Researchers from the University of Aberdeen have discovered a new family of chemical compounds that could revolutionize fuel cell technology and help reduce global carbon emissions.
Described as the equivalent of discovering “a needle in a haystack,” the chemical compounds — collectively known as a ‘hexagonal perovskites’ — could be the key to unlocking the potential of ceramic fuel cells.
Ceramic fuel cells are highly efficient devices that convert chemical energy into electrical energy and produce very low emissions if powered by hydrogen, providing a clean alternative to fossil fuels.
Another advantage of ceramic fuel cells is that they can also use hydrocarbon fuels such as methane, meaning they can act as a ‘bridging’ technology which is an important asset in terms of the move away from hydrocarbons towards cleaner energy sources.
They can be used to power cars and homes but the high temperature of operation results in a short life span. Lowering the working temperature is essential for long-term operation, stability, safety, and cost.
Scientists from the University of Aberdeen have been researching the potential for a new compound that might overcome these issues for a number of years, and the discovery of a new chemical compound — which exhibits high conductivity at lower temperatures — marks a major breakthrough.
The results of their research are revealed in a paper — ‘High oxide ion and proton conductivity in a disordered hexagonal perovskite’ which is published today in the journal Nature Materials.
Professor Abbie McLaughlin, Director of Research in the University’s Department of Chemistry, led the study.
She explained: “Ceramic fuel cells are highly efficient, but the problem is they operate at really high temperatures, above 800 °C. Because of that they have a short lifespan and use expensive components.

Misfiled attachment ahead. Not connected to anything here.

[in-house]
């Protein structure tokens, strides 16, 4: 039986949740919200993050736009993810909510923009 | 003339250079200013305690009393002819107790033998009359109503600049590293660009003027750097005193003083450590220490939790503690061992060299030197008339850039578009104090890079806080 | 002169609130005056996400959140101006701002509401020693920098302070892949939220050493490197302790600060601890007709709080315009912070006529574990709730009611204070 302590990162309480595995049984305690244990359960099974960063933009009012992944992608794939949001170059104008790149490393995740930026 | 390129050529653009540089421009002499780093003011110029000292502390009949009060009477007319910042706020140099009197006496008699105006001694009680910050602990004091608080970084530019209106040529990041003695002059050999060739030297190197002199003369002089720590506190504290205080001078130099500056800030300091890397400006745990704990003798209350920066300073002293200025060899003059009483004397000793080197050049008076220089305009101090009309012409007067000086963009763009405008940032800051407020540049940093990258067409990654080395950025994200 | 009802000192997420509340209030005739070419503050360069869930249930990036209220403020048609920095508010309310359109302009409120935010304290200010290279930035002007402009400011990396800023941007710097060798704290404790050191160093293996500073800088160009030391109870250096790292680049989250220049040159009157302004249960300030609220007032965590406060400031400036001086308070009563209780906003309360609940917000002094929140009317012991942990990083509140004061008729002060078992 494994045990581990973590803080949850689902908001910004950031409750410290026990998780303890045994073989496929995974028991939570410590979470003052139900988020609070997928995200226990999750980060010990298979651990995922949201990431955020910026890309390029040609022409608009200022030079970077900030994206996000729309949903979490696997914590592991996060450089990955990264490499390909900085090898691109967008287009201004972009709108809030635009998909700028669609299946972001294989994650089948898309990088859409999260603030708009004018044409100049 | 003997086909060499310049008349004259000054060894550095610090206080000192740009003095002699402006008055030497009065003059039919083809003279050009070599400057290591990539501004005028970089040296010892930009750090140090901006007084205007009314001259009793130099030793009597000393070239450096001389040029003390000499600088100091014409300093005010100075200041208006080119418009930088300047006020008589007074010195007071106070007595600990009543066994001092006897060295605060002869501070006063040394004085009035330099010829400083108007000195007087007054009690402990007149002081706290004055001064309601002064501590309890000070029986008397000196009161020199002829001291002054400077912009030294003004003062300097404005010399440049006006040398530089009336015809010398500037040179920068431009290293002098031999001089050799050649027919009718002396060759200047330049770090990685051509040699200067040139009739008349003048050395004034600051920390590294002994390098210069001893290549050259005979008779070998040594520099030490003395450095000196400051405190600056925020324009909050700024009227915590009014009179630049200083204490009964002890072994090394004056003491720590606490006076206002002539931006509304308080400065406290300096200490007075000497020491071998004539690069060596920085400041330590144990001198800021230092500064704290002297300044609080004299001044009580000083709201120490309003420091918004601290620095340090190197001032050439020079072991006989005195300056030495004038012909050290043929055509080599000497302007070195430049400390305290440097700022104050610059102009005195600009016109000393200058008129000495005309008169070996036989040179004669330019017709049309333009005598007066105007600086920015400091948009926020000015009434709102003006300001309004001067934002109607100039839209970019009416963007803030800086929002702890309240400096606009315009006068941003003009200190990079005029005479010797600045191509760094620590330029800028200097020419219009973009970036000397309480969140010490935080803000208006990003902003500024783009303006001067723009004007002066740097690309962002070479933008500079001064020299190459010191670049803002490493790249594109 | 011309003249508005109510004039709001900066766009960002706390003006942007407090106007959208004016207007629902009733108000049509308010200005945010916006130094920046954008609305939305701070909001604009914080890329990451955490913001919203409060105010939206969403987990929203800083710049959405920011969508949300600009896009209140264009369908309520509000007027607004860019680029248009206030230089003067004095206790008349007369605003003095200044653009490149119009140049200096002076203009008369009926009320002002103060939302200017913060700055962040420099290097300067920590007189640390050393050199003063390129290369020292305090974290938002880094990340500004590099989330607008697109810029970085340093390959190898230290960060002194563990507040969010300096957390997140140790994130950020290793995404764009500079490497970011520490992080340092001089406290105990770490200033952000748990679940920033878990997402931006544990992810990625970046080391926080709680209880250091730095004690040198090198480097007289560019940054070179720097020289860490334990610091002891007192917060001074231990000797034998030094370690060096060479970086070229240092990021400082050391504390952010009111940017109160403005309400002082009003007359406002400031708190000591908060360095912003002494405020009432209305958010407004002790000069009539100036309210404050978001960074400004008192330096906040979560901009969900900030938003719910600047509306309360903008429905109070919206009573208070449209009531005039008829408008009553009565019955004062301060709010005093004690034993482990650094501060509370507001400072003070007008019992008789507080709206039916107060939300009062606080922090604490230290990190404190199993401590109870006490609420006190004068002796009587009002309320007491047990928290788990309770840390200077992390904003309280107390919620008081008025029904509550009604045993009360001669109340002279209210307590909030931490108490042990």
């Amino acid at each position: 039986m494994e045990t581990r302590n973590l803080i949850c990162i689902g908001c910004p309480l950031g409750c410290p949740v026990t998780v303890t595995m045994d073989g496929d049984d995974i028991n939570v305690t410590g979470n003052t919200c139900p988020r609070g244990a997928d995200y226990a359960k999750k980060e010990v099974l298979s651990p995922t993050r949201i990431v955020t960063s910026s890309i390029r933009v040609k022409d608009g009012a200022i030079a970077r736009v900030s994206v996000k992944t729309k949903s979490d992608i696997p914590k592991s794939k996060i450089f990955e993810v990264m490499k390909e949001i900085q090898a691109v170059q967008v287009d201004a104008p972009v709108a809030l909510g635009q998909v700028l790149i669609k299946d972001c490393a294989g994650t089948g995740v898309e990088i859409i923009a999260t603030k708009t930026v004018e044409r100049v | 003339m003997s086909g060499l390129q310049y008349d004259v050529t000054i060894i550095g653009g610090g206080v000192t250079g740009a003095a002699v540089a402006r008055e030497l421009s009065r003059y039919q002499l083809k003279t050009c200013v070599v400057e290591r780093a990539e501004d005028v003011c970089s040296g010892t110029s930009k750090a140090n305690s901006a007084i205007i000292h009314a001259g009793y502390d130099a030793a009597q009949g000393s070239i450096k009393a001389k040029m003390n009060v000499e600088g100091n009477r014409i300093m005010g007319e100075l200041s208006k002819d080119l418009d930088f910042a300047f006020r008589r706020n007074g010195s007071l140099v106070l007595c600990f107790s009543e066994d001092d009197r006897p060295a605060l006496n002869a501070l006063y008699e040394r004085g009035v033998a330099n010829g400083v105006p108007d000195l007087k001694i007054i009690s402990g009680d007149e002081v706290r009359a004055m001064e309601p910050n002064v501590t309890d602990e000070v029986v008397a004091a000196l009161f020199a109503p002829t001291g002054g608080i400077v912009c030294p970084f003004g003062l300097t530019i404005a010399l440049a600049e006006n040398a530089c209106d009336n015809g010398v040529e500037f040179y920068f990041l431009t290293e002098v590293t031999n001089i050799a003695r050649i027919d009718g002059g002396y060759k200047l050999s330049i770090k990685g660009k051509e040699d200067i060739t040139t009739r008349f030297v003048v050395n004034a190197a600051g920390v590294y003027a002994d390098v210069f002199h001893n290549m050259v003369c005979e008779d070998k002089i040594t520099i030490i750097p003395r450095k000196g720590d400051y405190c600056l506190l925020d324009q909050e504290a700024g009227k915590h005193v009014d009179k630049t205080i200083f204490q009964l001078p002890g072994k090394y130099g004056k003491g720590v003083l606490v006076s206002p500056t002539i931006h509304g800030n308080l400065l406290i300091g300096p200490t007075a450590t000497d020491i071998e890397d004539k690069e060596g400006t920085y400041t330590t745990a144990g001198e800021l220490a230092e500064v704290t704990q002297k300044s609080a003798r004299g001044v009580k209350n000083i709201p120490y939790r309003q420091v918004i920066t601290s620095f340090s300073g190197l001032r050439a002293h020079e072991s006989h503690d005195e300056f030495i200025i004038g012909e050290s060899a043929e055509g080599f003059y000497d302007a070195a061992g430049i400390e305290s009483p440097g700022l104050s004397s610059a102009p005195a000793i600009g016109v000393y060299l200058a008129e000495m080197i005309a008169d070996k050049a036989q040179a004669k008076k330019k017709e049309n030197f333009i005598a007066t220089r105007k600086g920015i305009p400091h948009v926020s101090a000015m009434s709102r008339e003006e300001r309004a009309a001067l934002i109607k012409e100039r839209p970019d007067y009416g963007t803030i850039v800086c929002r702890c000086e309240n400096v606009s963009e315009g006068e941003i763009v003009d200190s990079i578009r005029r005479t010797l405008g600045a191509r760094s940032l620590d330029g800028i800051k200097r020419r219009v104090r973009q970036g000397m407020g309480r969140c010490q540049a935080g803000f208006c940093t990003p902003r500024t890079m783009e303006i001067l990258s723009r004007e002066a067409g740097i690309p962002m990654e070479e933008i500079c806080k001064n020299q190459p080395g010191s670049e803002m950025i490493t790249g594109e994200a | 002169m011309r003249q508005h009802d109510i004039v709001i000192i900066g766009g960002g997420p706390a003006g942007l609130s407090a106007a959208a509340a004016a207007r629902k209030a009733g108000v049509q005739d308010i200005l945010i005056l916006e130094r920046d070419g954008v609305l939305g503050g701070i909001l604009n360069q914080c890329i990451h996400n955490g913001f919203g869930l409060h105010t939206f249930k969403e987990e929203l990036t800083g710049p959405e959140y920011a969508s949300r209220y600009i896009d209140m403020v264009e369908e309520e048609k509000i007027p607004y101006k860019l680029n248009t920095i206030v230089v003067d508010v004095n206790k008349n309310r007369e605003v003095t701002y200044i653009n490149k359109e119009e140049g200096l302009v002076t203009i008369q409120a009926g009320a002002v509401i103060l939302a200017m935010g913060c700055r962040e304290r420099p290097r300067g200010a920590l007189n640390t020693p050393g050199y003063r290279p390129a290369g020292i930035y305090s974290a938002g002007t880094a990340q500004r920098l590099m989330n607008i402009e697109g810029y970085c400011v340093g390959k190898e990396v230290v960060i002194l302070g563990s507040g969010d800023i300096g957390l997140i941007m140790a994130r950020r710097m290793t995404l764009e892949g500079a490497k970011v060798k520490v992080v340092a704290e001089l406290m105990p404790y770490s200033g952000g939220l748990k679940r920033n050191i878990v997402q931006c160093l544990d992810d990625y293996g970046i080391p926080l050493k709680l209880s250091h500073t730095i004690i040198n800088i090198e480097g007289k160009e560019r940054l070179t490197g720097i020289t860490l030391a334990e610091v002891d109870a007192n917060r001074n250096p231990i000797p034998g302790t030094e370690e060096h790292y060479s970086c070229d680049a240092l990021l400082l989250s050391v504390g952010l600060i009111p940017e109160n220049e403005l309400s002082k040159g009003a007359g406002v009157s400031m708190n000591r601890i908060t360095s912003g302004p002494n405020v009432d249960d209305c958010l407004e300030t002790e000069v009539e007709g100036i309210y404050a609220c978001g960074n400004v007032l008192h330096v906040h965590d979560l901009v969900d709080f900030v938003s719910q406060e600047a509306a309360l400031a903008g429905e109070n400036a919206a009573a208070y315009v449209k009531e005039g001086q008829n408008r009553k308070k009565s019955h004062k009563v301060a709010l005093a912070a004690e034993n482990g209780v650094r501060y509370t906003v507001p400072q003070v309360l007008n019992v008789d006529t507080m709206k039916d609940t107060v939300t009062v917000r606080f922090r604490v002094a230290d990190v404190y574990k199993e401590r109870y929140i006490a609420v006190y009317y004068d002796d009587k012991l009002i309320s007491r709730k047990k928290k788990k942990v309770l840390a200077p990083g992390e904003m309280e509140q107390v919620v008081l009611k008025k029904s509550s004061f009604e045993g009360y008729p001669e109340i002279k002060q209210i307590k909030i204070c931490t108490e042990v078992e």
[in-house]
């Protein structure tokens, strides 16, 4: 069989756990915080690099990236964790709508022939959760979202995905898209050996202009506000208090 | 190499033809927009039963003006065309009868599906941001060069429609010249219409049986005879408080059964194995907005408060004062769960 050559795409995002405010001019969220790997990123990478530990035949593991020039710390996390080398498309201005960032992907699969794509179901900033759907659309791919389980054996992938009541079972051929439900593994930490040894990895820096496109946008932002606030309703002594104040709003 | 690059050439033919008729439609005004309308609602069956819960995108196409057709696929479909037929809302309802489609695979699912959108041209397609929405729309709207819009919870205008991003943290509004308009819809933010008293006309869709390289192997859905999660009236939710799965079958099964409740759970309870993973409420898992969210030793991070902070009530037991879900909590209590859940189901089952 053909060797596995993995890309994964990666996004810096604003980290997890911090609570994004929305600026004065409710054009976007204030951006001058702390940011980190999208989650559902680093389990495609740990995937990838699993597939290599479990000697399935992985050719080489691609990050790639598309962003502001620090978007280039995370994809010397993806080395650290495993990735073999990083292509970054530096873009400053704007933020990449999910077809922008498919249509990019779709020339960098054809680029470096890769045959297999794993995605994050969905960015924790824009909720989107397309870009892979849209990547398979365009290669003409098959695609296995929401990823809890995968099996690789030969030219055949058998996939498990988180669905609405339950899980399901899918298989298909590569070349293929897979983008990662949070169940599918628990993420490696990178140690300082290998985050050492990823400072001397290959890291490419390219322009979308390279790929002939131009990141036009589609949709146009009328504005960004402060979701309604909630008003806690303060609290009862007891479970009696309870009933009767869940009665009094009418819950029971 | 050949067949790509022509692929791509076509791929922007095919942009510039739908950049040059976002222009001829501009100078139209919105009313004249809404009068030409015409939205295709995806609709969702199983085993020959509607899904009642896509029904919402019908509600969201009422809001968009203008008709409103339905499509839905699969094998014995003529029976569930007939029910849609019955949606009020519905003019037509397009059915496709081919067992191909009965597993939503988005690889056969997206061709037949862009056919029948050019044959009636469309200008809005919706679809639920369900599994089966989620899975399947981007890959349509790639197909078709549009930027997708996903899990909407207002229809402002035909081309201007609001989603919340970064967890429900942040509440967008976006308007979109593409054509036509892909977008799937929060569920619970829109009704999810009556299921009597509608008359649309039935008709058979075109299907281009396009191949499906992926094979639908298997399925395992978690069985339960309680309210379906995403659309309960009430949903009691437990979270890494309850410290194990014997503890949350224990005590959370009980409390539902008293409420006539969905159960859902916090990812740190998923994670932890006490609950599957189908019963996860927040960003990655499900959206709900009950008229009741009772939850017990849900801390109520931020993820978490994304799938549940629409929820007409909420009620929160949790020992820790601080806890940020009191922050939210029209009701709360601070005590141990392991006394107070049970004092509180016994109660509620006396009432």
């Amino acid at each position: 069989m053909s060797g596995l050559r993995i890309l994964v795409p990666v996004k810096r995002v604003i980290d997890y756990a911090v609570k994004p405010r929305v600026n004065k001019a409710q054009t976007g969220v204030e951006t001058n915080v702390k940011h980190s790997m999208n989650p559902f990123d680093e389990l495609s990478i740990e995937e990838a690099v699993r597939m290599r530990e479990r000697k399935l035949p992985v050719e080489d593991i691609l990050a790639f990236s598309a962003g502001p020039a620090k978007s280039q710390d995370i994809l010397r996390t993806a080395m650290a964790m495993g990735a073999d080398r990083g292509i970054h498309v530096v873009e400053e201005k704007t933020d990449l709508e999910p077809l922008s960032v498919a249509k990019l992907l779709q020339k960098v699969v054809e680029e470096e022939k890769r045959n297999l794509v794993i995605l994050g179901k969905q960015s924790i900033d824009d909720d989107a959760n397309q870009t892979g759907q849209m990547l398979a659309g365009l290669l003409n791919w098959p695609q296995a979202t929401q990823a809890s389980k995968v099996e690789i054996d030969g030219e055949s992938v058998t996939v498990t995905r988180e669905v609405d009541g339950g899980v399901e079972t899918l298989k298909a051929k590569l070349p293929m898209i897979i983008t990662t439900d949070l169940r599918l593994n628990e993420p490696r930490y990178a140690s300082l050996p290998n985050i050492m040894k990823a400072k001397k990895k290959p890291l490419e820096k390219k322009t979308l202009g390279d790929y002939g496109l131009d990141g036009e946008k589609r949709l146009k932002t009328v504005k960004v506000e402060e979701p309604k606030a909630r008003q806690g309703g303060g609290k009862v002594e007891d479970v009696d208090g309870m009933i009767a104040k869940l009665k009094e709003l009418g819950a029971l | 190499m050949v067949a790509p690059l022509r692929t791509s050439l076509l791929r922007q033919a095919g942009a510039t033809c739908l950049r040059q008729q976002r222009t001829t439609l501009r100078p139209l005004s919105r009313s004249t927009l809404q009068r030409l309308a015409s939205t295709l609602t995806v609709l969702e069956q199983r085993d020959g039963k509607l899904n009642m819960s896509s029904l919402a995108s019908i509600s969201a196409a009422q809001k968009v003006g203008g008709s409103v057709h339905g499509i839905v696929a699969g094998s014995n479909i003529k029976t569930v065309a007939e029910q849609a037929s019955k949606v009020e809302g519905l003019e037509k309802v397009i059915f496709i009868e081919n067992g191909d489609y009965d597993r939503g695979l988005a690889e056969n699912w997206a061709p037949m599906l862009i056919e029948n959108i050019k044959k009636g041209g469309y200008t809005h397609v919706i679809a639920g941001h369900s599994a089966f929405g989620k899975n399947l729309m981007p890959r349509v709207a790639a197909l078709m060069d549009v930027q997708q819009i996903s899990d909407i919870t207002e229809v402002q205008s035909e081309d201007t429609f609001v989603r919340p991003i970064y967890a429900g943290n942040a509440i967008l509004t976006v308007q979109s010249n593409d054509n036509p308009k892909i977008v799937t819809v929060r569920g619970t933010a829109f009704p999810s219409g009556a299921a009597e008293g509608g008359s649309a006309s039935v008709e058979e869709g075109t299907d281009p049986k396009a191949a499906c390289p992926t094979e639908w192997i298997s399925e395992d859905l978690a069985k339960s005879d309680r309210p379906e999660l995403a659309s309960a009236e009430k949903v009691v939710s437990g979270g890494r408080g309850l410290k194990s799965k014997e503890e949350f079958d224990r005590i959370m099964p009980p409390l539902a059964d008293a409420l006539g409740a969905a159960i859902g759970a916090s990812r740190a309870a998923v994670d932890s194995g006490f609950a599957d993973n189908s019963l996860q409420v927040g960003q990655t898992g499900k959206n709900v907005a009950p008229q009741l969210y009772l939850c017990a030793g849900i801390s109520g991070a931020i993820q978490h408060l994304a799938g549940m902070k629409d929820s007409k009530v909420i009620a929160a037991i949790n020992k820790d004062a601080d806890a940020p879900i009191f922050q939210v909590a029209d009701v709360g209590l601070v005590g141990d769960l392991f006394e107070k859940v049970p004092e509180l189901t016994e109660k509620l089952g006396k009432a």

“For a number of years we’ve been looking for compounds that might overcome these issues in the relatively unexplored hexagonal perovskite family, but there are specific chemical features required which are hard to find in combination. For example, you need a chemical compound with very little electronic conductivity which is stable in both the hydrogen and oxygen environments of the fuel cell.
“What we have discovered here is a dual proton and oxide ion conductor that will operate successfully at a lower temperature — around 500 °C — which solves these problems. You could say that we’ve found the needle in a haystack that can unlock the full potential of this technology.”
Reference: “High oxide ion and proton conductivity in a disordered hexagonal perovskite” by Sacha Fop, Kirstie S. McCombie, Eve J. Wildman, Jan M. S. Skakle, John T. S. Irvine, Paul A. Connor, Cristian Savaniu, Clemens Ritter and Abbie C. Mclaughlin, 2 March 2020, Nature Materials.
How wonderful!! While the Middle East keeps repelling us with a jousting lance, taking all their attention and assets focusing, we, meanwhile, luxuriantly proceed with scientific work in clean modern labs diverting a minimal amount of attention to keeping the deplorables occupied here at home. Isn’t democratic capitalism wonderful!!
do ya’ think you could write that in plain language?
This is very useful, especially if the hydrogen would be obtained from off-peak Gen IV nuclear power.
why is using nuclear power especially useful? I assume you don’t mind if we bury all the by-products behind your house, right?
Why don’t they hurry up and clean that mess in Japan or the other on in Russia? Oh, I forgot…they can’t, no one can. You really want more of these endless disasters?
This is actually great news. The more options that are available for clean energy the better. It’s a shame some folks can’t appreciate that.
I guess katesisco just couldn’t resist making a childish attempt at insults. It is sad we have such petty people in this country. Katesisco, I would tell you where you can shove it but I would be censored.
Battery technology has passed by the always-problematical “hydrogen economy”. This “advance” allows ceramic fuel cells to work at a _reduced_ temperature that is close to 1000 degrees. We still have all of the remaining problems of hydrogen embrittlement and the great expense of keeping and transporting hydrogen as a gas (it liquifies at so low a temperature that this is absurdly energy intensive).
I can’t believe people are still talking about hydrogen…it’s a huge dead end and will ultimately lead to some major disasters if persued. There are many other, better ways to store and transport energy people.